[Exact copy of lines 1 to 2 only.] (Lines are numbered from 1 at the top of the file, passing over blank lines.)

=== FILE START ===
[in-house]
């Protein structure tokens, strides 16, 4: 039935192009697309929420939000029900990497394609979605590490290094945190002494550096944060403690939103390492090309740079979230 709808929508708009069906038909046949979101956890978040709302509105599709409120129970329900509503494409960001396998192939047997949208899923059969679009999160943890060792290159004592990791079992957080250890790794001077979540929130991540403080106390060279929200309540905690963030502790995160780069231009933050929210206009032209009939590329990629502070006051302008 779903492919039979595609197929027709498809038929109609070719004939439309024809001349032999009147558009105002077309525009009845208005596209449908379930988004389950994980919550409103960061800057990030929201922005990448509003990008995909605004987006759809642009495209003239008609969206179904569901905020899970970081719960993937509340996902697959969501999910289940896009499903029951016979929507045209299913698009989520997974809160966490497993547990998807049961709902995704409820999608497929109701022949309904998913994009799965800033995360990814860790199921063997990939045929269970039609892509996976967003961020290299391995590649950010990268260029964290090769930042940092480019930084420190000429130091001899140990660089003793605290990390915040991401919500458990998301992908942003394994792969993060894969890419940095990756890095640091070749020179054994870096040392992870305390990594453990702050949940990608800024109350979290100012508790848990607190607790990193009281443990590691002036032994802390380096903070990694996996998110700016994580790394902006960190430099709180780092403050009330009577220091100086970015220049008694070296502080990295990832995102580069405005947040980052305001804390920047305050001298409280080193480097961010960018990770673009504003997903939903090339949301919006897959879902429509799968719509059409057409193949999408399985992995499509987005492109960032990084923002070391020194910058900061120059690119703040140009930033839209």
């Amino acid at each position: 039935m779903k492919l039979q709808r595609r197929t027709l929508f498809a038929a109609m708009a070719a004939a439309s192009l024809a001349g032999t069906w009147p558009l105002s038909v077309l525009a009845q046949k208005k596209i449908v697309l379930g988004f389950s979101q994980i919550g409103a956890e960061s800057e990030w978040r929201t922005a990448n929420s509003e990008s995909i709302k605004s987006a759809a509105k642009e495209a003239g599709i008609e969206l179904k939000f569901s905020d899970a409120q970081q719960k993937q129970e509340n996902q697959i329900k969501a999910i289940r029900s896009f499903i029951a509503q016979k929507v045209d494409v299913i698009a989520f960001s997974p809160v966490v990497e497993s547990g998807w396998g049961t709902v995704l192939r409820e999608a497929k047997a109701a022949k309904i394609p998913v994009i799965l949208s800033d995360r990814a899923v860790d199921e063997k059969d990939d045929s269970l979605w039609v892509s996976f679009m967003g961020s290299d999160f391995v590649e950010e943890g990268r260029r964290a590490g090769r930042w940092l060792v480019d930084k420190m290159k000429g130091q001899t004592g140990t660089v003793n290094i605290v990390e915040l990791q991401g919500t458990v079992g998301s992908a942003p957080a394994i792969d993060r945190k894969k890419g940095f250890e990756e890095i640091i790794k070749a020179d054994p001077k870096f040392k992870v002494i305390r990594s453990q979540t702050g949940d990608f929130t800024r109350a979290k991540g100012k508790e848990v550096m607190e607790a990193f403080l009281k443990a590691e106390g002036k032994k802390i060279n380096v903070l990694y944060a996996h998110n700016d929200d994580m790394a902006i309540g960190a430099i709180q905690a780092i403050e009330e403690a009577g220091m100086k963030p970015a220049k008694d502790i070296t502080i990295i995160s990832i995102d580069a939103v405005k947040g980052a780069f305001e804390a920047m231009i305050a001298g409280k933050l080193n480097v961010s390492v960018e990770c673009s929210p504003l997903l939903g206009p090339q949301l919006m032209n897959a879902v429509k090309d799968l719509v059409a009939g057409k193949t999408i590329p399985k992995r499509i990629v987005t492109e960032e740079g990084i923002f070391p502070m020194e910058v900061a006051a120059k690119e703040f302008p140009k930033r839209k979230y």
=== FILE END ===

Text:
[in-house]
């Protein structure tokens, strides 16, 4: 039935192009697309929420939000029900990497394609979605590490290094945190002494550096944060403690939103390492090309740079979230 709808929508708009069906038909046949979101956890978040709302509105599709409120129970329900509503494409960001396998192939047997949208899923059969679009999160943890060792290159004592990791079992957080250890790794001077979540929130991540403080106390060279929200309540905690963030502790995160780069231009933050929210206009032209009939590329990629502070006051302008 779903492919039979595609197929027709498809038929109609070719004939439309024809001349032999009147558009105002077309525009009845208005596209449908379930988004389950994980919550409103960061800057990030929201922005990448509003990008995909605004987006759809642009495209003239008609969206179904569901905020899970970081719960993937509340996902697959969501999910289940896009499903029951016979929507045209299913698009989520997974809160966490497993547990998807049961709902995704409820999608497929109701022949309904998913994009799965800033995360990814860790199921063997990939045929269970039609892509996976967003961020290299391995590649950010990268260029964290090769930042940092480019930084420190000429130091001899140990660089003793605290990390915040991401919500458990998301992908942003394994792969993060894969890419940095990756890095640091070749020179054994870096040392992870305390990594453990702050949940990608800024109350979290100012508790848990607190607790990193009281443990590691002036032994802390380096903070990694996996998110700016994580790394902006960190430099709180780092403050009330009577220091100086970015220049008694070296502080990295990832995102580069405005947040980052305001804390920047305050001298409280080193480097961010960018990770673009504003997903939903090339949301919006897959879902429509799968719509059409057409193949999408399985992995499509987005492109960032990084923002070391020194910058900061120059690119703040140009930033839209």